Any current H1 owner knows there's always plenty of time to enjoy the scenery--highway travel taxes this SUV. The 6.5-liter turbodiesel V-8 with 205 horsepower and 440 pound-feet of torque just doesn't cut it for moving anywhere quickly. Now, that's changed.

The 2006 Hummer H1 Alpha makes a statement with a mix of marketing strategy and high-performance thinking with the new Alpha marque.

The Alpha badges on the new generation of Hummers (now arriving at dealerships) are the instant indicator the vehicle is the Hummer equivalent of BMW's M models, Cadillac's V-series, SS Chevrolets, and AMG Mercedes-Benz vehicles. Each is the creme-de-la-creme of performance and amenities within the brand.

All commercially sold 2006 H1s will offer a stronger motor and more powerful and efficient transmission; as a result, they'll all be given the new Alpha designation. A few H2 and H3 Alphas should be available in the near future. In those cases, we'd expect the designation to mean the addition of turbos, superchargers, or increased mountain-climbing ability.

At the heart of the H1 Alpha performance upgrade is the Duramax 6600 turbodiesel (300 horsepower and 520 pound-feet of torque) with an Allison 1000 five-speed automatic with a smart tow/haul mode. This is the same engine and transmission package offered as an option in GM heavy-duty pickups and in medium-duty commercial work trucks.

The big jump in power and torque, coupled with the Allison's five-speed, actually gives the 3.5-ton 2006 H1 an unusual (and satisfying) sportiness to its throttle response, something it lacked before. No more searching for the slow-lane-pulling grades or waiting for a big gap in traffic when you head for the Interstate onramp. Now the H1 can reach 60 mph in 13.5 seconds. (Don't laugh; the old Hummer took an agonizing 17 seconds.) This upgrade was long overdue, but it wasn't easy.

The new engine package is larger than the version it replaces. The body had to be lifted two inches from the frame to accommodate the upgrade. As a result, the new engine and transmission produce more heat than the old version did. Hummer engineers had to shoehorn in the bigger, more efficient engine, transmission, and power-steering and air-conditioning coolers as well as add a fuel cooler and an intercooler for the turbo. (Hummer says the only reason it didn't tune the Duramax to its maximum-rated 310 horsepower and 610 pound-feet of torque is that the vehicle reached its cooling limitations with the lower-rated engine.)

Other changes to the 2006 H1 Alpha (there are no 2005-model H1s, and all 2006 models are Alphas) include a four-inch exhaust, helical-cut gears in the wheels (to minimize rocking-horse feel at stop signs and road growl), better sound insulation to reduce interior noise, and larger main and auxiliary fuel tanks that now have a 51.5-gallon capacity (9.5 gallons more than the previous H1).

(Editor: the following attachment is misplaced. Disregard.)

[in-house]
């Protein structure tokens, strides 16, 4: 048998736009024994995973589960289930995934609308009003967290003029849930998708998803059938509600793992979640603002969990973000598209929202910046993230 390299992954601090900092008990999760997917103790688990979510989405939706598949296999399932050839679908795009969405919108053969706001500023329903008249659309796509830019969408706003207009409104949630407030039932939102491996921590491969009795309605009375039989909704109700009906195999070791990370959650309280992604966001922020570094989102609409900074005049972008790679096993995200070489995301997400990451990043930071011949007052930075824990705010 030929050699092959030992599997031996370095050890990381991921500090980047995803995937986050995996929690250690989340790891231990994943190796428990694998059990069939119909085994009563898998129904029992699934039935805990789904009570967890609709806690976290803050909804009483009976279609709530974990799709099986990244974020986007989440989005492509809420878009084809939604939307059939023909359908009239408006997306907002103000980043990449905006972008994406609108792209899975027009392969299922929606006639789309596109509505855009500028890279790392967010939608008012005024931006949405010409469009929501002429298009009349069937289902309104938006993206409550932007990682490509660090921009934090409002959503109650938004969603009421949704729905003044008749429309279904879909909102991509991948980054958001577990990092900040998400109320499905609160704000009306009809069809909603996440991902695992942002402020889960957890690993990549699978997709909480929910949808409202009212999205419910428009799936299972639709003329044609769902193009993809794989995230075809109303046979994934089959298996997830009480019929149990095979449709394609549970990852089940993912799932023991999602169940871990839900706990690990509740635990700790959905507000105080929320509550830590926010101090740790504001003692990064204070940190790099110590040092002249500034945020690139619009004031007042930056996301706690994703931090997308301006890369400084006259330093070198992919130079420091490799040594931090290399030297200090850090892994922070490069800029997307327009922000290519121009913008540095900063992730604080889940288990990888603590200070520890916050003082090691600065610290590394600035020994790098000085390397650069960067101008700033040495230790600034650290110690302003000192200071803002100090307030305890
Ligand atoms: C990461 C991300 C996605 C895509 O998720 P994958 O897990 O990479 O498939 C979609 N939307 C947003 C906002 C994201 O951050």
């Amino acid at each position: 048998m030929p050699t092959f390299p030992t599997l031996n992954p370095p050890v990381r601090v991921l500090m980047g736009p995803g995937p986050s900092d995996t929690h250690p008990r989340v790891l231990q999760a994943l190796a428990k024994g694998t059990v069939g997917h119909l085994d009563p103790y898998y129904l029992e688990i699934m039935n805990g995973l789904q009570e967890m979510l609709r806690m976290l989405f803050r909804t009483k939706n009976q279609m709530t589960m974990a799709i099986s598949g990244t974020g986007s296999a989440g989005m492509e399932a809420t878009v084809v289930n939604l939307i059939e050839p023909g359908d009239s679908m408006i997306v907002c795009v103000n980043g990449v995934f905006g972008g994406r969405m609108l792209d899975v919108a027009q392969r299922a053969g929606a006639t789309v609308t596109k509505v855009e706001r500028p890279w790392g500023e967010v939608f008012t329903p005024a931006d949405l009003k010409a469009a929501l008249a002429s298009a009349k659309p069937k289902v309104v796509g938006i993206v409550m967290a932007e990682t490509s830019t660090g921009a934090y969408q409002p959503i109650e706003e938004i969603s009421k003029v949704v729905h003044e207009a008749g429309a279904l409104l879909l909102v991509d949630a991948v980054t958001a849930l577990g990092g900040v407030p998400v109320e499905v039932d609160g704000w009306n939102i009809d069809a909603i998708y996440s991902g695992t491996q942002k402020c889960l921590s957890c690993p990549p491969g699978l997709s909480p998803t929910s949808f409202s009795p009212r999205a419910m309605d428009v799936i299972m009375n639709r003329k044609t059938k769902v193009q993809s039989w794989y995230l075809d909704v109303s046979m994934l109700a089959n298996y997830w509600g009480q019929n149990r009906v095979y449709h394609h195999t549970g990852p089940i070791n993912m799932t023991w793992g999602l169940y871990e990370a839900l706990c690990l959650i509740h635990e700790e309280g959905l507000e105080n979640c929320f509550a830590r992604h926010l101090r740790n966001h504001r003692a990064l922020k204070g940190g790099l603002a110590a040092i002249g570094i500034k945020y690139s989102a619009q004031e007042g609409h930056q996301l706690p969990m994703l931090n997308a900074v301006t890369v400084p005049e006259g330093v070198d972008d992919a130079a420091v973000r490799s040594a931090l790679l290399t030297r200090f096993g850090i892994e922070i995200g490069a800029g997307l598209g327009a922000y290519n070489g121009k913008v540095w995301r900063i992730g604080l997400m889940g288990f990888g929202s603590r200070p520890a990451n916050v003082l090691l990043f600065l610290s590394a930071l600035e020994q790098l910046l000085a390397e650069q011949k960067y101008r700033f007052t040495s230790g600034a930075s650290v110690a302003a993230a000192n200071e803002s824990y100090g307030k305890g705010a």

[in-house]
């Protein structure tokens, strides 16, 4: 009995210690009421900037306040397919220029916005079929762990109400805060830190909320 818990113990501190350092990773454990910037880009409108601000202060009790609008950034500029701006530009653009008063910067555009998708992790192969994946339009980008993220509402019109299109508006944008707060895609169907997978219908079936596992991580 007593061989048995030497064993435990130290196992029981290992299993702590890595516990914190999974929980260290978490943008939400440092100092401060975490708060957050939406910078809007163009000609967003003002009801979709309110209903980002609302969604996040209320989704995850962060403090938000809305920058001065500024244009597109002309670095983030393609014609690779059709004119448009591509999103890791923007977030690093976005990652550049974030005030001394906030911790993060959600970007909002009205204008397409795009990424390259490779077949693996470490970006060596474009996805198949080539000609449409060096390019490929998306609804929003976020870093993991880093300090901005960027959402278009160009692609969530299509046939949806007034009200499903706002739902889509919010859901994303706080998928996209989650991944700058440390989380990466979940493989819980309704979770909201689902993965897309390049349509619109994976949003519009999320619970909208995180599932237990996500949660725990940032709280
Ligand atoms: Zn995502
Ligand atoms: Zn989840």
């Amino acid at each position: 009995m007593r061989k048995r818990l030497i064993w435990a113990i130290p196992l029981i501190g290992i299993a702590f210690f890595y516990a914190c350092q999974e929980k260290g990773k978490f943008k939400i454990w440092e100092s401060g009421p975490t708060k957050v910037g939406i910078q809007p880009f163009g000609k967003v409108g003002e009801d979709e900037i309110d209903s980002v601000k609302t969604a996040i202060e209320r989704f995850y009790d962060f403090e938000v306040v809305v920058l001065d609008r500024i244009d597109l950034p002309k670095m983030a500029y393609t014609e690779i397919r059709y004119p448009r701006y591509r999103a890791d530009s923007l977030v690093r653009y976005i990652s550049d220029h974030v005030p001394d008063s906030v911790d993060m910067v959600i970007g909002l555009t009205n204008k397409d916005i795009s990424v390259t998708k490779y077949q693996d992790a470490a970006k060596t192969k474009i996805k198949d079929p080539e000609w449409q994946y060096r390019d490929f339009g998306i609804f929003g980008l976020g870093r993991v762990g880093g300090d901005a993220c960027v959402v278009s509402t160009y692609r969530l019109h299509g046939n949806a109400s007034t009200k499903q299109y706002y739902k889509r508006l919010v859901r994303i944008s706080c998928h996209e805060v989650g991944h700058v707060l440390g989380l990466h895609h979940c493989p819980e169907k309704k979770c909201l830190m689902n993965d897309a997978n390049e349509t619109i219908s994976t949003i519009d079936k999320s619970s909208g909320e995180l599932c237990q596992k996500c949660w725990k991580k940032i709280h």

H1 Alphas also have a 200-mile-longer cruising range than their predecessors, or about 570 miles between fill-ups, thanks in large part to the added overdrive inside the five-speed. Real-world fuel-economy estimates have the Duramax getting around 11-12 mpg. Not bad for a 7500-pound chunk of steel.

Other benefits to the new Duramax and Allison package include towing capacity uprated to 9500 pounds--nearly 2000 more than its predecessor's--all of which is due to the stronger engine and transmission. Of course, Hummer upgraded the brakes to 12.0-inch discs (10.7-inch on H1) to handle the heavier loads. During several tests and unplanned panic stops, they brought the big H1 Alpha to a surprisingly fast halt.

The new vehicle's price is higher than the previous H1's. While a 2004 model will set you back more than $110,000, the 2006 H1 Alpha will require a nice year-end company bonus to make up the difference, logging in at a $126,000-plus pricetag.

2006 Hummer H1 Alpha
General
Location of final assembly Mishawaka, Indiana
Body style Four-door, four-pass wagon
EPA size class Full-size SUV
Drivetrain layout Front engine, 4WD
Airbags None
Powertrain
Engine type 90o V-8, cast-iron block, alum heads
Bore x stroke, in 4.06 x 3.90
Displacement, ci/L 403/6.6
Compression ratio 17.5:1
Valve gear OHV, 2 valves/cyl
Fuel induction Direct injection, high-pressure common-rail
SAE horsepower, hp @ rpm 300 @ 3000
SAE torque, lb-ft @ rpm 520 @ 1500
Transmission type Allison 1000 5-speed auto
1st 3.10:1
2nd 1.81:1
3rd 1.41:1
4th 1.00:1
5th 0.71:1
Reverse 4.49:1
Axle ratio 2.56:1
Geared-hub ratio 1.92:1
Final-drive ratio 3.49:1
Transfer-case model NVG 242
Low-range ratio 2.72:1
Crawl ratio
(1st x axle
gears x low
range)
41.4:1
Recommended fuel Diesel #2
Dimensions/Capacities
Wheelbase, in 130.0
Length, in 184.5
Width, in 86.5
Height, in 77.0
Track, f/r, in 71.6/71.6
Headroom, f/r, in 41.6/40.0
Legroom, f/r, in 38.1/29.9
Shoulder room, f/r, in 77.1/77.7
Total cargo area volume, cu ft 58.3
Ground clearance, in 16.0
Approach/departure angle, deg 72.0/38.0
Breakover angle, deg 32.5
Grade capability, deg 31.0
Side-slope capability, deg 22.0
Fording depth, in 30.0
Base curb weight, lb 7558
Payload capacity, lb 2742
GVWR, lb 10,300
GCWR, lb 17,300
Towing capacity, lb 7000
Fuel capacity, gal 29.5 + 22.0
Chassis
Suspension, f/r IFS, double A-arm, coil springs/IRS, double A-arm, coil springs
Steering type Hydraulic power assist
Ratio Variable 13/16:1
Turns, lock to lock 2.5
Turning circle, ft 26.5
Brakes, f/r 12.0-in inboard mounted discs/12.0-in inboard mounted discs
Wheels 17x10.0-in cast-aluminum run-flat rims
Tires 37x12.50R17LT Goodyear Wrangler GSA
Inflation control Central Tire Inflation Systemwith on-board compressor
Load/speed rating 129Q
EPA fuel economy, city/hwy N/A
Price
Base price $126,000
Price as tested $129,855

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